Bush Asks Europe to Boost Balkans Peacekeeping Role
Sammon, Bill, The Washington Times (Washington, DC)
Byline: Bill Sammon
CAMP BONDSTEEL, Yugoslavia - President Bush yesterday called on Europe to shoulder a greater share of the peacekeeping duties in the Balkans and urged local and international police to quickly take the place of NATO forces so that American troops can go home.
During a visit with U.S. troops in Kosovo, the president also signed a bill boosting military pay, benefits and health care by $1.9 billion. He promised billions more next year, prompting enthusiastic cheers of "Hoo-ah" from troops whose quality of life had declined during the Clinton administration.
"America owes you a decent quality of life," Mr. Bush told 3,000 troops who frequently interrupted him with applause. "When I ran for office, I promised America that help is on the way for the men and women who wear our uniform. Today, I'm proud to say: Help is arriving."
In a separate statement issued during his tour of this American encampment, Mr. Bush argued that the United States should shift more peacekeeping responsibilities to Europe now that the six former republics of Yugoslavia have made strides toward European-style democracy.
"As the people and countries of the Balkans move closer to Europe, it is only natural that Europe assume increasing leadership and responsibility," the president said. "We must step up our efforts to transfer responsibilities for public security from combat forces to specialized units, international police, and ultimately local authorities.
"NATO's commitment to the peace of this region is enduring, but the stationing of our forces here should not be indefinite," he added. "Our goal is to hasten the day when peace is self-sustaining, when local, democratically elected authorities can assume full responsibility, and when NATO's forces can go home."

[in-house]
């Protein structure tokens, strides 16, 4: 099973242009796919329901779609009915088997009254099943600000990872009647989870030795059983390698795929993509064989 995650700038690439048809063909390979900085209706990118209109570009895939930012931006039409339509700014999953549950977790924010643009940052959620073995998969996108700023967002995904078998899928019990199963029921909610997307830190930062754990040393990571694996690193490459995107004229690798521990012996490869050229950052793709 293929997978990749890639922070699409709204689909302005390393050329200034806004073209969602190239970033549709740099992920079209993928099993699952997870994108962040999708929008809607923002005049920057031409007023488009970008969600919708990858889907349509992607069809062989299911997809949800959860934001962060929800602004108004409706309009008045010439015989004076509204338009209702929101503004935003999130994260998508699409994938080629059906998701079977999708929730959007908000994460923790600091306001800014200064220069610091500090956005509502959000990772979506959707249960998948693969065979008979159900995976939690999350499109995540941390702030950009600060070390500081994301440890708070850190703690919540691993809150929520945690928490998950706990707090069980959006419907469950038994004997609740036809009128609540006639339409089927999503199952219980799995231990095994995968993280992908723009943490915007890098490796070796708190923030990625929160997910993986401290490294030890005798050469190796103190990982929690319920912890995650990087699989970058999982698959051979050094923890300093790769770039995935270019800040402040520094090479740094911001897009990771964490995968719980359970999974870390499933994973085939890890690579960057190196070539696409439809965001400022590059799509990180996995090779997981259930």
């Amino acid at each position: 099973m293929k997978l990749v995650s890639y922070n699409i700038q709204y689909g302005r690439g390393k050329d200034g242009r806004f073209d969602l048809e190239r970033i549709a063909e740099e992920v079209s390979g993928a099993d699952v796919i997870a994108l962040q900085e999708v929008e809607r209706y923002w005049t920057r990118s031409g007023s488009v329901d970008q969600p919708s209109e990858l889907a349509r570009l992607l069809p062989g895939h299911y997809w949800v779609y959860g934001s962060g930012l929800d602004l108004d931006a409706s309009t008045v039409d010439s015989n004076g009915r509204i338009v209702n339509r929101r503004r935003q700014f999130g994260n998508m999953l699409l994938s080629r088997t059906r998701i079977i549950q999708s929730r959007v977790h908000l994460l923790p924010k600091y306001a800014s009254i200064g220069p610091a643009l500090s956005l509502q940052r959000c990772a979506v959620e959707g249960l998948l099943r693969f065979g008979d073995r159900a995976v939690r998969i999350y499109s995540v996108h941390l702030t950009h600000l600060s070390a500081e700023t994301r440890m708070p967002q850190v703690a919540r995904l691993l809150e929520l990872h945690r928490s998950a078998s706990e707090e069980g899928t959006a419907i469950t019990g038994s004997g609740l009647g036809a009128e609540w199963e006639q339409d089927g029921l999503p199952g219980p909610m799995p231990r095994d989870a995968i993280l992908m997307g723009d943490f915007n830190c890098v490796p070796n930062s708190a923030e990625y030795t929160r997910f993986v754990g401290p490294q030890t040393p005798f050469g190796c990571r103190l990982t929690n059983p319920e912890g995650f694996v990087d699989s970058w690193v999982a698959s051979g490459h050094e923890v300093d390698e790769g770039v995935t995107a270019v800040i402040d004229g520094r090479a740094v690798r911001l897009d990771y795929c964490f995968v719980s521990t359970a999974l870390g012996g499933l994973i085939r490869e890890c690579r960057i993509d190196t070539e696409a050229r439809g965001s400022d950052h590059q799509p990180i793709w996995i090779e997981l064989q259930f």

Mr. Bush and National Security Adviser Condoleezza Rice strongly suggested during last year's presidential campaign that a Bush administration would pull U.S. troops out of the Balkans. President Clinton first deployed troops there in 1995, insisting they would be home within a year.
But after taking office, Mr. Bush acquiesced to European demands that the United States continue peacekeeping operations indefinitely. The president assured skittish allies that America would not leave the Balkans until European peacekeepers were also ready to depart.
While restating that commitment yesterday, Mr. Bush sought to speed the return of Americans by calling for all NATO troops to be replaced by international police and local authorities. To that end, he said "we must reorganize and re-energize our efforts to build civil institutions and promote rule of law."
"We understand that America's contribution is essential, both militarily and politically," Mr. Bush said. "We will not draw down our forces in Bosnia or Kosovo precipitously or unilaterally. We came in together, and we will go out together."
But the president emphasized that democracy has begun to take hold in the former Yugoslav republics and other nations in the region since U. …